Christ died for His sheep, and because of this none can be lost. In John 10:10-11 He said, "The thief comes only to steal and kill and destroy; I came that they may have life, and have it abundantly. I am the good shepherd; the good shepherd lays down His life for the sheep." And in verse 28 He continues: "I give eternal life to them, and they will never perish; and no one will snatch them out of My hand." (Notice that He does not offer them eternal life.) Jesus died for the sheep, and He gives eternal life to everyone for whom He died. Christ did not come to attempt to save men; He came to redeem His people. He purged their sins and then sat down on the right hand of His Father. (Hebrews 10:12)

As was stated at the beginning, there are many who find this doctrine hard to accept and so object to it. Nonetheless it is truth that is taught in the Word of God. There are many objections that are raised, and this article will only deal with some of the main ones. One of the first things objectors usually refer to is the use of the word "world" in the Scriptures, and the first passage that is always read is John 3:16: " For God so loved the world, that He gave His only begotten Son, that whoever believes in Him shall not perish, but have eternal life." John 3:16 simply states that the design of God's love, that all who believe in Christ should be saved by Him. These believers in their unregenerate state are scattered abroad among the Gentiles as well as among the Jews, and so are fitly described by the word "world." Of course, there are those who reject this explanation. They may look to Acts 11:18 for support: "When they heard this, they quieted down and glorified God, saying, 'Well then, God has granted to the Gentiles also the repentance that leads to life." But does this mean that every Gentile has been granted repentance, and that every Gentile will be saved? Of course not. What this passage shows is that repentance has been granted to the Gentiles; it simply means that all those of God's elect among the Gentiles shall be given repentance unto salvation. The Jews are not the only ones to be granted this gift. Jews as well as Gentiles have been given repentance, and so it is the same in John 3:16. It does not have reference to every person in the world, but it has reference to men of all nations.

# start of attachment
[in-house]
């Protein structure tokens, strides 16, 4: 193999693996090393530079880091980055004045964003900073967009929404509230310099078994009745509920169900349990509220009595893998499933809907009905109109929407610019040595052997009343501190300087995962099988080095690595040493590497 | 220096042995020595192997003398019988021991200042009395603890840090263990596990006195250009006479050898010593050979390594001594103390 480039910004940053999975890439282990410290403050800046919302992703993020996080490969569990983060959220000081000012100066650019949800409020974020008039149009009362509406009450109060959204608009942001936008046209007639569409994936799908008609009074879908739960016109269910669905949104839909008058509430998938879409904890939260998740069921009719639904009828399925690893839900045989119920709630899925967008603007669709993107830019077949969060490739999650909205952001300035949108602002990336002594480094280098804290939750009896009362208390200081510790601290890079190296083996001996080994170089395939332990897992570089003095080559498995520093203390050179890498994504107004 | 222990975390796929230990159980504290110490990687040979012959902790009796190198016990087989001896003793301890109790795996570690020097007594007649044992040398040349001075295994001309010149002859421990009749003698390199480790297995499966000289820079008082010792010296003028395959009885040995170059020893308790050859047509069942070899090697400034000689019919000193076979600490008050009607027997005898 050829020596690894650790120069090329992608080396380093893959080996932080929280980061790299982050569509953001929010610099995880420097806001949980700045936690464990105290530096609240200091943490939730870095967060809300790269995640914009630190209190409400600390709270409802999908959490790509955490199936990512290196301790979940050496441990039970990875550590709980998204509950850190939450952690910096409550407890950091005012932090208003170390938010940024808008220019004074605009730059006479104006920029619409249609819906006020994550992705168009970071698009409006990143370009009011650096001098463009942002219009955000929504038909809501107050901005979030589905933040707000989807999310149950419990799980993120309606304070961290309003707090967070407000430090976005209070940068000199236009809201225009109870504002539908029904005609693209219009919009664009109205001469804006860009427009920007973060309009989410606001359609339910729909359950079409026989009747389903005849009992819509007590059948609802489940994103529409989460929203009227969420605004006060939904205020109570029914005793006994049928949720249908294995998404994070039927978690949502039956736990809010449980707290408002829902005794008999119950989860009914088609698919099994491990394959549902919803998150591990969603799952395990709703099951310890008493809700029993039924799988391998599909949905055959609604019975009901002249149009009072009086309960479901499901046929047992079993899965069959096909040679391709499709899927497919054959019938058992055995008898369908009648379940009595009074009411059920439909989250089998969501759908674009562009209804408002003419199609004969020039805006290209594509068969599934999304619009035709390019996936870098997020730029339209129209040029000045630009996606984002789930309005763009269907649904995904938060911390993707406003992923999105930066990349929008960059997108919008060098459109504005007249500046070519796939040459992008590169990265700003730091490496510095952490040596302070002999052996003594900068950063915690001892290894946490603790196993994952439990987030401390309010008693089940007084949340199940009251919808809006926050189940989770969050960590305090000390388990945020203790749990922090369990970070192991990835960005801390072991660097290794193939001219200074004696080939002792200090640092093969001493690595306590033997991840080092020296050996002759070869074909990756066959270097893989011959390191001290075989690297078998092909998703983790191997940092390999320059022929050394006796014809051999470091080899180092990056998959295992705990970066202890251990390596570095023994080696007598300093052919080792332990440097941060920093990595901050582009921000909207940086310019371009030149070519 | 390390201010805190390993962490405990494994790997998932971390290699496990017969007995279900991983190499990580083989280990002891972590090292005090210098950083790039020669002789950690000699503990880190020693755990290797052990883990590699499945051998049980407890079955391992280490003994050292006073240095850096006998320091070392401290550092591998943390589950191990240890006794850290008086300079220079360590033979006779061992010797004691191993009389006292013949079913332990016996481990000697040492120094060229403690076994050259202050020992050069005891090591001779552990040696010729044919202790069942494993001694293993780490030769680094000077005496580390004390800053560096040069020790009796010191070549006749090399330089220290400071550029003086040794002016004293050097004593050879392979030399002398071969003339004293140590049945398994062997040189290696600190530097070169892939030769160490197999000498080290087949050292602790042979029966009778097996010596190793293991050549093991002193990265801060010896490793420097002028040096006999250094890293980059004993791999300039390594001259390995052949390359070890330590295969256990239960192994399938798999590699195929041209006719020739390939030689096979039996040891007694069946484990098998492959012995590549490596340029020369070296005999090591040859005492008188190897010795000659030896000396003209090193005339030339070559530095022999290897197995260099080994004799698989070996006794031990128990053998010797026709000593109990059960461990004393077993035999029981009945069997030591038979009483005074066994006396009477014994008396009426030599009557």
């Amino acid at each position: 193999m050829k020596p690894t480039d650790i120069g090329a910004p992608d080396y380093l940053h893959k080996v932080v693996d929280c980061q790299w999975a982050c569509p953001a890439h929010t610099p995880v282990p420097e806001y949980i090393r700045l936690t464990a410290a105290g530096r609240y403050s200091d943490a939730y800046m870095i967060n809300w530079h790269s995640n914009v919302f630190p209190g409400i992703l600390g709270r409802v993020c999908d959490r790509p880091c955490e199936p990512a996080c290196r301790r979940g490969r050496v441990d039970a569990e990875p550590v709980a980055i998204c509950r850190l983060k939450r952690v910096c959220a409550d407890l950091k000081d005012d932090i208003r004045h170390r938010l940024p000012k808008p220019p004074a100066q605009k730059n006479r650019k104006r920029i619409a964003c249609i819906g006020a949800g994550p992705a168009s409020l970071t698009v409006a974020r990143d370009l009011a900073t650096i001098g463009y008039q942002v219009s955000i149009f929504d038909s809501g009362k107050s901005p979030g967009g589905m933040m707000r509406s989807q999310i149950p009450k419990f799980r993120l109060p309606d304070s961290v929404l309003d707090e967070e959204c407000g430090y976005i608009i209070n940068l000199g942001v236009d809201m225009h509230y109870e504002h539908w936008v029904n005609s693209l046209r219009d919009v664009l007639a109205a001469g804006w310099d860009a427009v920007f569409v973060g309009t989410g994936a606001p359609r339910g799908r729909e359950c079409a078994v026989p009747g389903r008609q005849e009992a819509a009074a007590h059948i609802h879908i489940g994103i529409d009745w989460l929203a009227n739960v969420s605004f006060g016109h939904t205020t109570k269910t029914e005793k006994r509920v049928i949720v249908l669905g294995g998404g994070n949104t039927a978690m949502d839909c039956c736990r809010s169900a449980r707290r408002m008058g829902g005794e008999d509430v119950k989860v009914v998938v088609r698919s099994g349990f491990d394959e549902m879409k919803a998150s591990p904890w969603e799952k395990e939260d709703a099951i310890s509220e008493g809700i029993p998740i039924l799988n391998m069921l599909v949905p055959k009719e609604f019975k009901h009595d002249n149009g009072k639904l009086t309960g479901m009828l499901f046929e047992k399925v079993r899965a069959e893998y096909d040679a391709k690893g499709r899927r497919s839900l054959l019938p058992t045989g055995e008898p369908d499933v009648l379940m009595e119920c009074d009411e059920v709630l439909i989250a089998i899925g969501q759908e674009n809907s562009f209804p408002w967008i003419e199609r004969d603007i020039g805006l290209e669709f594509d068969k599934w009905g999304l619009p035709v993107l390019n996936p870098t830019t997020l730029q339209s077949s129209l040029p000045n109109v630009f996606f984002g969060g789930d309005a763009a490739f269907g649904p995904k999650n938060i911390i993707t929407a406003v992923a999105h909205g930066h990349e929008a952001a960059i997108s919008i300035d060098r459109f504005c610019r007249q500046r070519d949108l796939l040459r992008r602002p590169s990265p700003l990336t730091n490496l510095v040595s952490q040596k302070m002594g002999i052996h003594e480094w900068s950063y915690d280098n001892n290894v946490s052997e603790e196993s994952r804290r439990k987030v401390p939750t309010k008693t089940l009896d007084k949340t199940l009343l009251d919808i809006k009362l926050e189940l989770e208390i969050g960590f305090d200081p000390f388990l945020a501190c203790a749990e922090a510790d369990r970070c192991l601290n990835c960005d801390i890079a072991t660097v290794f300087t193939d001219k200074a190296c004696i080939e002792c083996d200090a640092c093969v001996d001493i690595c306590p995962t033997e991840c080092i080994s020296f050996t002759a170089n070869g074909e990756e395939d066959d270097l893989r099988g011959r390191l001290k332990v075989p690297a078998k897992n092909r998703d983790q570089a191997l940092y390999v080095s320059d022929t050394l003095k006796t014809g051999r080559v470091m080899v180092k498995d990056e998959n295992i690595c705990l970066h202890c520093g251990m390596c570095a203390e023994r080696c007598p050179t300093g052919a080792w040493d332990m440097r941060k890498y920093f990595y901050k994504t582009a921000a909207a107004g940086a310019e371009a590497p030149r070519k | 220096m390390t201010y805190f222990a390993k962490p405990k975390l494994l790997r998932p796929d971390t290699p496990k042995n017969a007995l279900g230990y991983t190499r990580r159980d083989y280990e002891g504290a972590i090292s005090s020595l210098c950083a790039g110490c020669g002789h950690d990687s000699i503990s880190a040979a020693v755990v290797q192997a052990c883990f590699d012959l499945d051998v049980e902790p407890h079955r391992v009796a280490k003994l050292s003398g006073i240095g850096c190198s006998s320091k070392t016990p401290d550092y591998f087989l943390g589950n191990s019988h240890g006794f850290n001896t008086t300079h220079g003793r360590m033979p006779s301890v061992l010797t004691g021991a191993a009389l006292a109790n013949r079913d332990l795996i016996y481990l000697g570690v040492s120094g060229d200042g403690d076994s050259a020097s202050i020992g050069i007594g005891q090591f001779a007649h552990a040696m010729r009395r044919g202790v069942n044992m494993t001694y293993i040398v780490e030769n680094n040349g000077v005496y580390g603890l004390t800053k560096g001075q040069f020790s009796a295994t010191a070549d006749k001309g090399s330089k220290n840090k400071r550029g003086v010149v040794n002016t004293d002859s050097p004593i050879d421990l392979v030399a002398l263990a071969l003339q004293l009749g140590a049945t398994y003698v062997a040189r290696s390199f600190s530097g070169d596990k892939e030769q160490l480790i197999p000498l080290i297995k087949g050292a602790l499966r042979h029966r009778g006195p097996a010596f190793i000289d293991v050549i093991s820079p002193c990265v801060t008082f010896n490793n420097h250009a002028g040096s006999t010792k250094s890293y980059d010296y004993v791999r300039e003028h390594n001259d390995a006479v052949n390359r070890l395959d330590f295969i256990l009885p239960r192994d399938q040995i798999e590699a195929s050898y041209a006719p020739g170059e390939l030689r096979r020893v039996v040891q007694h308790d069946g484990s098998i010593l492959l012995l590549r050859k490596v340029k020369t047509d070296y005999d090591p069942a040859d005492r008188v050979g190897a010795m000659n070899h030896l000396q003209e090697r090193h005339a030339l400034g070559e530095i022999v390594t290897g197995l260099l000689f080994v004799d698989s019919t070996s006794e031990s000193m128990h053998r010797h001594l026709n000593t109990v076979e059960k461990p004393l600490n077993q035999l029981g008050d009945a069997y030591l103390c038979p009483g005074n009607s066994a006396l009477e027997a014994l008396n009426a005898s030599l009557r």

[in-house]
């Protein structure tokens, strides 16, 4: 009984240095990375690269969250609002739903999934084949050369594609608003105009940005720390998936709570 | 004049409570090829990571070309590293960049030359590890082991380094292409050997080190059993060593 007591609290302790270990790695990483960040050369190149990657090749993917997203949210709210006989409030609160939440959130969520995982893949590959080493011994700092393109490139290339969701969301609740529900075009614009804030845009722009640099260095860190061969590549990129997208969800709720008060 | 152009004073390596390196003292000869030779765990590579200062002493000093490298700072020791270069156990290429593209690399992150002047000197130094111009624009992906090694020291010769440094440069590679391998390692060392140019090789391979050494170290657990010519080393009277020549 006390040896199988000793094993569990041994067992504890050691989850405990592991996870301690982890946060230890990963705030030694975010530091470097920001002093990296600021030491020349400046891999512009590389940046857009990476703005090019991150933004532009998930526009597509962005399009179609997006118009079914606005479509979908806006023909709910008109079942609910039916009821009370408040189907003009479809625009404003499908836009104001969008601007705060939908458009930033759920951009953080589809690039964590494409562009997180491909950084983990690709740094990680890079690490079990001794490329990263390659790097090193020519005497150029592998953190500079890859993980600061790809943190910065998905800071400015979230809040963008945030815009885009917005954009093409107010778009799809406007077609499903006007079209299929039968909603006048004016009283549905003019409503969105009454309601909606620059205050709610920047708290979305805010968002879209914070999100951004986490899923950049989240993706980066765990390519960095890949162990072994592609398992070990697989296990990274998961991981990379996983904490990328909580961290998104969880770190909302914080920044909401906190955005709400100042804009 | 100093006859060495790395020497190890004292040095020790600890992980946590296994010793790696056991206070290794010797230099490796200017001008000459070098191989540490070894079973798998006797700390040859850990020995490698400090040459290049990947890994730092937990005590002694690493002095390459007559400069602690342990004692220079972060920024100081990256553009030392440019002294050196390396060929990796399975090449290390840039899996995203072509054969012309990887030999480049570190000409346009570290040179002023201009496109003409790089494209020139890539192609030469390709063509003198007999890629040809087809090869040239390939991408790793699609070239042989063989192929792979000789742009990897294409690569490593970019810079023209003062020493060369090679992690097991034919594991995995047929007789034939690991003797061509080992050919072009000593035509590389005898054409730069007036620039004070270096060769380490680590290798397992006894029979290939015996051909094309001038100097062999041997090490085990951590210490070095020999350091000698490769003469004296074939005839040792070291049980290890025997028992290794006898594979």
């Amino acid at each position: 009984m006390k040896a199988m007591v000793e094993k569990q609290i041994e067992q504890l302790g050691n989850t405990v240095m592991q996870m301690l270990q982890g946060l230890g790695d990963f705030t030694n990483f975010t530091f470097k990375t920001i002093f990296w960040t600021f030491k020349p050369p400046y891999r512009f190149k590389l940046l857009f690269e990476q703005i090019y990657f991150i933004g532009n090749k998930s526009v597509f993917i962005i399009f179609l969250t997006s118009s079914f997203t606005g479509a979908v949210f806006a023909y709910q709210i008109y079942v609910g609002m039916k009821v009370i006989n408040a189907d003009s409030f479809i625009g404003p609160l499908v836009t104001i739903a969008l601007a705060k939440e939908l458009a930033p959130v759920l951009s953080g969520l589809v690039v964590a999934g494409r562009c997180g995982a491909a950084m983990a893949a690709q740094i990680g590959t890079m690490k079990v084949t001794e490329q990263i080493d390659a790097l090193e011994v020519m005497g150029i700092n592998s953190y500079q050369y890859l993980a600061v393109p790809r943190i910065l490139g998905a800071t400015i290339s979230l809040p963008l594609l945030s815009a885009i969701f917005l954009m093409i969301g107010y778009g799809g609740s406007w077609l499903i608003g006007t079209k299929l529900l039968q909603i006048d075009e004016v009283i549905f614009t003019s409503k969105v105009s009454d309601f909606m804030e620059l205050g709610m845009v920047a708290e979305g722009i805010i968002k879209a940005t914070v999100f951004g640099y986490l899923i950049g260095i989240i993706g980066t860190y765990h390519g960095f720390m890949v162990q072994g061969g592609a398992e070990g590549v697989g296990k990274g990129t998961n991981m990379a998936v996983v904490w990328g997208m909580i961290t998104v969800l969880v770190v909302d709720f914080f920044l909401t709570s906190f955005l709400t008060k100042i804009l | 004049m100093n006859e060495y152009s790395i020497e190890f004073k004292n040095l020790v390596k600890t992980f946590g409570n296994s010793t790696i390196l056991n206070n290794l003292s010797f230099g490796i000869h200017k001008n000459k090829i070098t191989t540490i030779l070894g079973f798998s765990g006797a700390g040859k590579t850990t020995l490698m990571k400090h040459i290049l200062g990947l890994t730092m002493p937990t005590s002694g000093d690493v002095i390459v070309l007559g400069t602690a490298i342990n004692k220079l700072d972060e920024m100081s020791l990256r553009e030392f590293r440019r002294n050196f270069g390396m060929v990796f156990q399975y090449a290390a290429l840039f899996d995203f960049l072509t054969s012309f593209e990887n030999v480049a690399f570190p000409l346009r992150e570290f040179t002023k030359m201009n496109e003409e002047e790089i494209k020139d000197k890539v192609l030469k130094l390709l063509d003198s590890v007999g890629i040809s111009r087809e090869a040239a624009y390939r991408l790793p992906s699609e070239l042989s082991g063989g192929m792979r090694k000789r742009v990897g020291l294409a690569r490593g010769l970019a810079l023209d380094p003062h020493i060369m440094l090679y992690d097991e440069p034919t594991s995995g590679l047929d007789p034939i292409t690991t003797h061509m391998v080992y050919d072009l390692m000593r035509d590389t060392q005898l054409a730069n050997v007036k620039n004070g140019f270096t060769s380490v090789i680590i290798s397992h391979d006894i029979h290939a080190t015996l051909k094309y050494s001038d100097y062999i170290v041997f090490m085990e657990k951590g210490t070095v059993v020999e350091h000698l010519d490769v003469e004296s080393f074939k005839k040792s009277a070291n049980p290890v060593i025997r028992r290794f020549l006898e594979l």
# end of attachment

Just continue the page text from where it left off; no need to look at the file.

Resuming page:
A passage that illustrates this point well is found in Revelation 5:9: "And they sang a new song, saying, 'Worthy are You to take the book and to break its seals; for You were slain, and purchased for God with Your blood men from every tribe and tongue and people and nation.'" This helps us to understand, in this context, what is meant by the use of the word "world". It means people of every tribe, tongue, and people; that Christ's death was not restricted to the Jews, but that it was for members of the entire human race scattered throughout the earth.